Level: beginner

Verbs with to-infinitives

We use the to-infinitive after certain verbs (verbs followed by to-infinitive), particularly verbs of thinking and feeling:

choose
decide
expect
forget
hate
hope
intend
learn
like
love
mean
plan
prefer
remember
want
would like/love

They decided to start a business together.
Remember to turn the lights off.

and verbs of saying:

agree promise refuse threaten

We agreed to meet at the cinema.
Promise to call me every day.

Some verbs are followed by a direct object and then the to-infinitive:

advise
ask
encourage
expect
intend
invite
order
persuade
remind
tell
want
warn
would like/love
would prefer


 

He encouraged his friends to vote for him.
Remind me to give Julia a call.

Verbs with to-infinitive 1

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Verbs with to-infinitive 2

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Infinitive of purpose

We also use the to-infinitive to express purpose (to answer why?):

He bought some flowers to give to his wife.
He locked the door to keep everyone out.

We can also express purpose with in order to and in order not to:

We started our journey early in order to avoid the traffic.
They spoke quietly in order not to wake the children.

or so as to and so as not to:

We started our journey early so as to avoid the traffic.
They spoke quietly so as not to wake the children.

Infinitive of purpose 1

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Infinitive of purpose 2

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Level: intermediate

Adjectives with to-infinitives

We use the to-infinitive after certain adjectives:

able
unable
anxious
due
eager
keen
likely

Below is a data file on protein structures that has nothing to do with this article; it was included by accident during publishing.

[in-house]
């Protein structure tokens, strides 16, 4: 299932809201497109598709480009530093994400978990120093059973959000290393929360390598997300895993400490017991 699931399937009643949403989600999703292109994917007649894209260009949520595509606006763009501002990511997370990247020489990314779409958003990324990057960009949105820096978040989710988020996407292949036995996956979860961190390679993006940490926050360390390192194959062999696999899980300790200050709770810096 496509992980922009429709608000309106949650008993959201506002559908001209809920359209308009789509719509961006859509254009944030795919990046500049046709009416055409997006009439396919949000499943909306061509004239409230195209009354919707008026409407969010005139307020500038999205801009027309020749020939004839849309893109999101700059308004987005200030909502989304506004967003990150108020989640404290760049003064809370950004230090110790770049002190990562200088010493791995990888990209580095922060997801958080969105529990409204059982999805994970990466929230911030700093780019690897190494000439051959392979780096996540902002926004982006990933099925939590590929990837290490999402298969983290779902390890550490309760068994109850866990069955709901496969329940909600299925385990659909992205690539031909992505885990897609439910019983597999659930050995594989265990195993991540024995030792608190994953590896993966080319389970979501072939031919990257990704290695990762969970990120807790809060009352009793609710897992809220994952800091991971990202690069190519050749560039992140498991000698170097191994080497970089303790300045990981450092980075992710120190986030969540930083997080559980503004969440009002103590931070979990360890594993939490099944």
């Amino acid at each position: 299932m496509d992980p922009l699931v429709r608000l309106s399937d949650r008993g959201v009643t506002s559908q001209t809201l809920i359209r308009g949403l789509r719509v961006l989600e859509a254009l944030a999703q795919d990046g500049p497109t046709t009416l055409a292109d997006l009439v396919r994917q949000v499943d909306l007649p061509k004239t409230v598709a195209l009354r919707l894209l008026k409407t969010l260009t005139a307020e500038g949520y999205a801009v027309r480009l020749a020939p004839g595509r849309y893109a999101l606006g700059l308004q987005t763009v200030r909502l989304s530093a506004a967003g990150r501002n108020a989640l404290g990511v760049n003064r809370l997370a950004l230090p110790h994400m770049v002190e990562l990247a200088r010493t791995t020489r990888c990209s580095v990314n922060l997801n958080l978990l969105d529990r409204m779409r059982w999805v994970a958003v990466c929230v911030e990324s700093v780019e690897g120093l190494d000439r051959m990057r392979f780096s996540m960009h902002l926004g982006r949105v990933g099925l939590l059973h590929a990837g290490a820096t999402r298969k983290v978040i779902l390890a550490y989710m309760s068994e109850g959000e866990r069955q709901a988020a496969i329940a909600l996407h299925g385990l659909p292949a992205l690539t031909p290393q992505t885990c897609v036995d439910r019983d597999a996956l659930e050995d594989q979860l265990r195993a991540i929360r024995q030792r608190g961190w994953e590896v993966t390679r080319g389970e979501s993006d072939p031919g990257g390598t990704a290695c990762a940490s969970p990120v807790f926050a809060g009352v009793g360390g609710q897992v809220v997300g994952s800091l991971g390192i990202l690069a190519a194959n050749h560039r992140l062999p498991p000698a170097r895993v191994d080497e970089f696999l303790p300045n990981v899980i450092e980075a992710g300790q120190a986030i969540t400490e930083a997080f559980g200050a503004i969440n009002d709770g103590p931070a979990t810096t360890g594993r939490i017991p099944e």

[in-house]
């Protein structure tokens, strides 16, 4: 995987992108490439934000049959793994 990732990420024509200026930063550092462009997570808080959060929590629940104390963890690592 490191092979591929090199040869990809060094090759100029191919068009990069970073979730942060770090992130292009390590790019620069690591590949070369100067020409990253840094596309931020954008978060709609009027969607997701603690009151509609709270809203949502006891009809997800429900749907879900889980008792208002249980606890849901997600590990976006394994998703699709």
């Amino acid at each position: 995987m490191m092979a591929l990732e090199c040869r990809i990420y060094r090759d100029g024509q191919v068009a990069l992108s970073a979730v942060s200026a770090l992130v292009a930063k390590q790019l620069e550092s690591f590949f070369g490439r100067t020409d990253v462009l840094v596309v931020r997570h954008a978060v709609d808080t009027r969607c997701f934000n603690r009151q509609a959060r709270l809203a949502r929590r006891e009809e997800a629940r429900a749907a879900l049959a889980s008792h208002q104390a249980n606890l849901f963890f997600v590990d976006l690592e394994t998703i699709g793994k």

unlikely
ready
prepared
willing
unwilling

Unfortunately, I was unable to work for over a week.
I'm really tired. I'm ready to go to bed.

Sometimes the to-infinitive gives a reason for the adjective:

amazed
delighted
disappointed
glad
happy
pleased
proud
relieved
sad
sorry
surprised
unhappy

We were happy to come to the end of our journey.
(= We were happy because we had come to the end of our journey.)
John was surprised to see me.
(= He was surprised because he saw me.)

We often use it + be followed by an adjective to give opinions:

clever
difficult
easy
foolish
hard
kind
nice
possible
impossible
right
wrong
silly

It's easy to play the piano, but it's very difficult to play well.
He spoke so quickly that it was impossible to understand him.

We use the to-infinitive with these adjectives to give opinions about people:

clever
foolish
kind
nice
right
wrong
silly
 

She was right to complain about that hotel.
You were clever to find the answer so quickly.

We use the preposition for to show who these adjectives refer to:

difficult easy hard possible impossible

It was difficult for us to hear what she was saying.
It is easy for you to criticise other people.

With the other adjectives, we use the preposition of:

It's kind of you to help.
It would be silly of him to spend all his money.

Adjectives with to-infinitive 1

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Adjectives with to-infinitive 2

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Level: advanced

Nouns with to-infinitives

We use the to-infinitive as a postmodifier (see noun phrases) after abstract nouns like:

ability
attempt
chance
desire
failure
need
opportunity
refusal
wish

They gave him an opportunity to escape.
He was annoyed by her refusal to answer.
I have no desire to be rich.
There is no need to shout.

We often use the to-infinitive as a postmodifier after indefinite pronouns:

When I am travelling I always take something to read.
I was all alone. I had no one to talk to.
There is hardly anything to do in most of these small towns.

Nouns with to-infinitive 1

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Nouns with to-infinitive 2